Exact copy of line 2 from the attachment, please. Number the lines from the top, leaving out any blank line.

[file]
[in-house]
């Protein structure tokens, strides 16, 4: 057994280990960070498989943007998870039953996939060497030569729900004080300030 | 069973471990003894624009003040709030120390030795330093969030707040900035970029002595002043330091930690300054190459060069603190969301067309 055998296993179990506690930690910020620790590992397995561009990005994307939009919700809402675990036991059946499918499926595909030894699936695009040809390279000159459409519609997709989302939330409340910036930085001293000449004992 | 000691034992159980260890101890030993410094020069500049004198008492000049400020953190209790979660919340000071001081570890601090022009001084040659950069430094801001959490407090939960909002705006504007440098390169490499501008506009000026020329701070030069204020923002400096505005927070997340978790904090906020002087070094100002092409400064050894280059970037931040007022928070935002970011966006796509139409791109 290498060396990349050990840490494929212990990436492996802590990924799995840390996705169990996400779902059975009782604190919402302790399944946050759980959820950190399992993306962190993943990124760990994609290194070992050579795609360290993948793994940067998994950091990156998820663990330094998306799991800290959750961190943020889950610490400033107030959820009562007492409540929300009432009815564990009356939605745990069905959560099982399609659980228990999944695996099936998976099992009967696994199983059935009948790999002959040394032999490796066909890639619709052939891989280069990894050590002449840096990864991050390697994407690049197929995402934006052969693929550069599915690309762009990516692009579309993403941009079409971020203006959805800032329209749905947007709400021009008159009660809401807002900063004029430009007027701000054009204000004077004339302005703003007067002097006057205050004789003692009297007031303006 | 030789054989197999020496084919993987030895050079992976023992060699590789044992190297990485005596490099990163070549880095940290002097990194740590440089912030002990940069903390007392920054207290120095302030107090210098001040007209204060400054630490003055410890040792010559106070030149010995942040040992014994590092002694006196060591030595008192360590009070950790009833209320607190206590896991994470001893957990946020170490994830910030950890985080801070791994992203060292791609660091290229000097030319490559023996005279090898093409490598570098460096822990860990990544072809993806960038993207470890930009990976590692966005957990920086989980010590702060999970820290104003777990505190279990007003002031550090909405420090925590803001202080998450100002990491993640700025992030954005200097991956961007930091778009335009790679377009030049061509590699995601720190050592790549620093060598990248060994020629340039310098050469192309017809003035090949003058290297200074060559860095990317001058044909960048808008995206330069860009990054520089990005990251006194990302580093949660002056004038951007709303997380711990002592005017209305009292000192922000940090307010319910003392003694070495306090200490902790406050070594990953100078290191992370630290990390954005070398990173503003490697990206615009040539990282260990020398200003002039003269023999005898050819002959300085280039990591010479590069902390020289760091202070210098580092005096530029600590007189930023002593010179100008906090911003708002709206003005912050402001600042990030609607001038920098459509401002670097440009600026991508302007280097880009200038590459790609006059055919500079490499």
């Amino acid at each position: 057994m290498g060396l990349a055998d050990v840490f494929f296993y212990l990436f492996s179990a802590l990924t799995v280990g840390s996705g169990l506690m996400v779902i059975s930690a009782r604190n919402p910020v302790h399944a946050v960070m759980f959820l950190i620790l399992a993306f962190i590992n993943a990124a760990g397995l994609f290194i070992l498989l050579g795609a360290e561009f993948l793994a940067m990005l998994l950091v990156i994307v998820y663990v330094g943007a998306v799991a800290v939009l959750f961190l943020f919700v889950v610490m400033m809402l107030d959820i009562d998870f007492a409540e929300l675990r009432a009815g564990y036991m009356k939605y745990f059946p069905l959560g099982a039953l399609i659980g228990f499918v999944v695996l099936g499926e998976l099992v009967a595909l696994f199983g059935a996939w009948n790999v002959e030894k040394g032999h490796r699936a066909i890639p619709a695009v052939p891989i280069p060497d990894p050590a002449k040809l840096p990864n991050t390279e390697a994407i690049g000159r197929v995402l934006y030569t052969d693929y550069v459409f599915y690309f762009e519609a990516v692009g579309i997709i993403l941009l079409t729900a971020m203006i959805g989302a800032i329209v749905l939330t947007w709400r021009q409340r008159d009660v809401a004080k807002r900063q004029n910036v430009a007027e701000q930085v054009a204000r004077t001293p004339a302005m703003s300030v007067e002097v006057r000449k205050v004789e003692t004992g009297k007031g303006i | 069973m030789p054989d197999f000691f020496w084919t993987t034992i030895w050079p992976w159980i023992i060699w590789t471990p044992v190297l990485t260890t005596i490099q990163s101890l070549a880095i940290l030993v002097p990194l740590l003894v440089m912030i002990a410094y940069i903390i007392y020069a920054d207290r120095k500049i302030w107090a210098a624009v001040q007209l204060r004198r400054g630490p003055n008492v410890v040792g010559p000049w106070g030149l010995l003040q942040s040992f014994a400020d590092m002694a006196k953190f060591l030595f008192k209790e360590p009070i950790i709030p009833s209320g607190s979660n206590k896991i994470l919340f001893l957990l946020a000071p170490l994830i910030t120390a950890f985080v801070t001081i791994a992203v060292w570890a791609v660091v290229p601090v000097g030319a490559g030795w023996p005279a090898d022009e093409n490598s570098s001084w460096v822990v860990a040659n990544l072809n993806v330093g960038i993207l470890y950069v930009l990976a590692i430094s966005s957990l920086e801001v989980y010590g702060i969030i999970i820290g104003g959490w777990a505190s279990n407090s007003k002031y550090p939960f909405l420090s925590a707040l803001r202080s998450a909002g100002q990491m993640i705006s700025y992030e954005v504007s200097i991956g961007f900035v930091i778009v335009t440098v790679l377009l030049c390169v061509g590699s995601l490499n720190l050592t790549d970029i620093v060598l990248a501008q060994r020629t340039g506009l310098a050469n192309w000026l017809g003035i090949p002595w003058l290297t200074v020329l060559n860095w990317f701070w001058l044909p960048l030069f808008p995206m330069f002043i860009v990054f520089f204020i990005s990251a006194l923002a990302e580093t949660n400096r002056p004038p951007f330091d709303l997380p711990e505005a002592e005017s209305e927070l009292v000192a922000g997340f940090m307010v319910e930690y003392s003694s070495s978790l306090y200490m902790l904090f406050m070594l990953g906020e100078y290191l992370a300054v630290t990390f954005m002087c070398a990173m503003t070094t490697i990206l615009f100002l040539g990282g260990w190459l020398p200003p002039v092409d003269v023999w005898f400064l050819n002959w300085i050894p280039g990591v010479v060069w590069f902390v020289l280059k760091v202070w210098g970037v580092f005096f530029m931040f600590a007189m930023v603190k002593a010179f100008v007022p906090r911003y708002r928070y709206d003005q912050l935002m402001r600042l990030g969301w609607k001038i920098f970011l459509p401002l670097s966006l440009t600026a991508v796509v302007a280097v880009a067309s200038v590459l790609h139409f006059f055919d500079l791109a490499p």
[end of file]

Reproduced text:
């Protein structure tokens, strides 16, 4: 057994280990960070498989943007998870039953996939060497030569729900004080300030 | 069973471990003894624009003040709030120390030795330093969030707040900035970029002595002043330091930690300054190459060069603190969301067309 055998296993179990506690930690910020620790590992397995561009990005994307939009919700809402675990036991059946499918499926595909030894699936695009040809390279000159459409519609997709989302939330409340910036930085001293000449004992 | 000691034992159980260890101890030993410094020069500049004198008492000049400020953190209790979660919340000071001081570890601090022009001084040659950069430094801001959490407090939960909002705006504007440098390169490499501008506009000026020329701070030069204020923002400096505005927070997340978790904090906020002087070094100002092409400064050894280059970037931040007022928070935002970011966006796509139409791109 290498060396990349050990840490494929212990990436492996802590990924799995840390996705169990996400779902059975009782604190919402302790399944946050759980959820950190399992993306962190993943990124760990994609290194070992050579795609360290993948793994940067998994950091990156998820663990330094998306799991800290959750961190943020889950610490400033107030959820009562007492409540929300009432009815564990009356939605745990069905959560099982399609659980228990999944695996099936998976099992009967696994199983059935009948790999002959040394032999490796066909890639619709052939891989280069990894050590002449840096990864991050390697994407690049197929995402934006052969693929550069599915690309762009990516692009579309993403941009079409971020203006959805800032329209749905947007709400021009008159009660809401807002900063004029430009007027701000054009204000004077004339302005703003007067002097006057205050004789003692009297007031303006 | 030789054989197999020496084919993987030895050079992976023992060699590789044992190297990485005596490099990163070549880095940290002097990194740590440089912030002990940069903390007392920054207290120095302030107090210098001040007209204060400054630490003055410890040792010559106070030149010995942040040992014994590092002694006196060591030595008192360590009070950790009833209320607190206590896991994470001893957990946020170490994830910030950890985080801070791994992203060292791609660091290229000097030319490559023996005279090898093409490598570098460096822990860990990544072809993806960038993207470890930009990976590692966005957990920086989980010590702060999970820290104003777990505190279990007003002031550090909405420090925590803001202080998450100002990491993640700025992030954005200097991956961007930091778009335009790679377009030049061509590699995601720190050592790549620093060598990248060994020629340039310098050469192309017809003035090949003058290297200074060559860095990317001058044909960048808008995206330069860009990054520089990005990251006194990302580093949660002056004038951007709303997380711990002592005017209305009292000192922000940090307010319910003392003694070495306090200490902790406050070594990953100078290191992370630290990390954005070398990173503003490697990206615009040539990282260990020398200003002039003269023999005898050819002959300085280039990591010479590069902390020289760091202070210098580092005096530029600590007189930023002593010179100008906090911003708002709206003005912050402001600042990030609607001038920098459509401002670097440009600026991508302007280097880009200038590459790609006059055919500079490499």